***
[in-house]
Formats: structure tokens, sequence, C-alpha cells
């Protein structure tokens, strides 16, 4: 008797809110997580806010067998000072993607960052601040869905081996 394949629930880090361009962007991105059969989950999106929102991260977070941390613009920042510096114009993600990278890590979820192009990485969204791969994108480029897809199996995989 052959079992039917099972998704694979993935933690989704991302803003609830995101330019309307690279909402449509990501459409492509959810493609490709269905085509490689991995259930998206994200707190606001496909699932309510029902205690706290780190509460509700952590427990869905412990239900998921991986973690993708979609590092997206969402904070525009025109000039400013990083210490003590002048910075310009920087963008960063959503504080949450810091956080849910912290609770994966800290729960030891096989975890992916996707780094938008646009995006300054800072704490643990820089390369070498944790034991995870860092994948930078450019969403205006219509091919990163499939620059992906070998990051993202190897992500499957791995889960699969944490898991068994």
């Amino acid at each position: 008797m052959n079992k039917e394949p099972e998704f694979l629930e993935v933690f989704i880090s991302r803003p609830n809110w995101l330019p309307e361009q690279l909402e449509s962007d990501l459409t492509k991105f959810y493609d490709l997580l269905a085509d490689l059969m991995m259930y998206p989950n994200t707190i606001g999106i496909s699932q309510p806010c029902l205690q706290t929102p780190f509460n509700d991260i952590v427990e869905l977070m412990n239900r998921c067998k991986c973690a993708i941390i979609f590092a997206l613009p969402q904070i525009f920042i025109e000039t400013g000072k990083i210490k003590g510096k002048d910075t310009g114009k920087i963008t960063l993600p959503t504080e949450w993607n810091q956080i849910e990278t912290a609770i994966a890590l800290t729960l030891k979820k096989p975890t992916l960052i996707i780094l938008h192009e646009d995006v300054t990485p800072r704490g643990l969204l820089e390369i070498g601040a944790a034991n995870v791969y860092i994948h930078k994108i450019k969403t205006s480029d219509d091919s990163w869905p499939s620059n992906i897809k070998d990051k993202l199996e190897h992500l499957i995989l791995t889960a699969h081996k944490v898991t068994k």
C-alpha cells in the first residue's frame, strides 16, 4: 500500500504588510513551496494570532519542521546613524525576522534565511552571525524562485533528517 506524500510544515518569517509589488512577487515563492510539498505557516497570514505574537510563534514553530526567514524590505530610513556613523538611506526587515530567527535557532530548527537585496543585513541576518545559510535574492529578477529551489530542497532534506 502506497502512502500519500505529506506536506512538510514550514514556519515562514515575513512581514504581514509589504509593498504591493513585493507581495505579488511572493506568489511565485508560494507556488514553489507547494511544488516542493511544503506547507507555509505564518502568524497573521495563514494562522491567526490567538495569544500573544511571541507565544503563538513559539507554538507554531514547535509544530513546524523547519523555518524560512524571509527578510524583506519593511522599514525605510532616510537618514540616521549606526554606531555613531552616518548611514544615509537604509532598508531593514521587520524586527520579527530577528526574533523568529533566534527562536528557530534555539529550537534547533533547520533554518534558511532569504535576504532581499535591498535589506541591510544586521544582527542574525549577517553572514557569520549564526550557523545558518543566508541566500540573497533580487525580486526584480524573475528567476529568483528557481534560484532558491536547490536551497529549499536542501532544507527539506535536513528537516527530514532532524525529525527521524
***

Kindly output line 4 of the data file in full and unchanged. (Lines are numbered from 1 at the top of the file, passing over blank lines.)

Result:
């Amino acid at each position: 008797m052959n079992k039917e394949p099972e998704f694979l629930e993935v933690f989704i880090s991302r803003p609830n809110w995101l330019p309307e361009q690279l909402e449509s962007d990501l459409t492509k991105f959810y493609d490709l997580l269905a085509d490689l059969m991995m259930y998206p989950n994200t707190i606001g999106i496909s699932q309510p806010c029902l205690q706290t929102p780190f509460n509700d991260i952590v427990e869905l977070m412990n239900r998921c067998k991986c973690a993708i941390i979609f590092a997206l613009p969402q904070i525009f920042i025109e000039t400013g000072k990083i210490k003590g510096k002048d910075t310009g114009k920087i963008t960063l993600p959503t504080e949450w993607n810091q956080i849910e990278t912290a609770i994966a890590l800290t729960l030891k979820k096989p975890t992916l960052i996707i780094l938008h192009e646009d995006v300054t990485p800072r704490g643990l969204l820089e390369i070498g601040a944790a034991n995870v791969y860092i994948h930078k994108i450019k969403t205006s480029d219509d091919s990163w869905p499939s620059n992906i897809k070998d990051k993202l199996e190897h992500l499957i995989l791995t889960a699969h081996k944490v898991t068994k």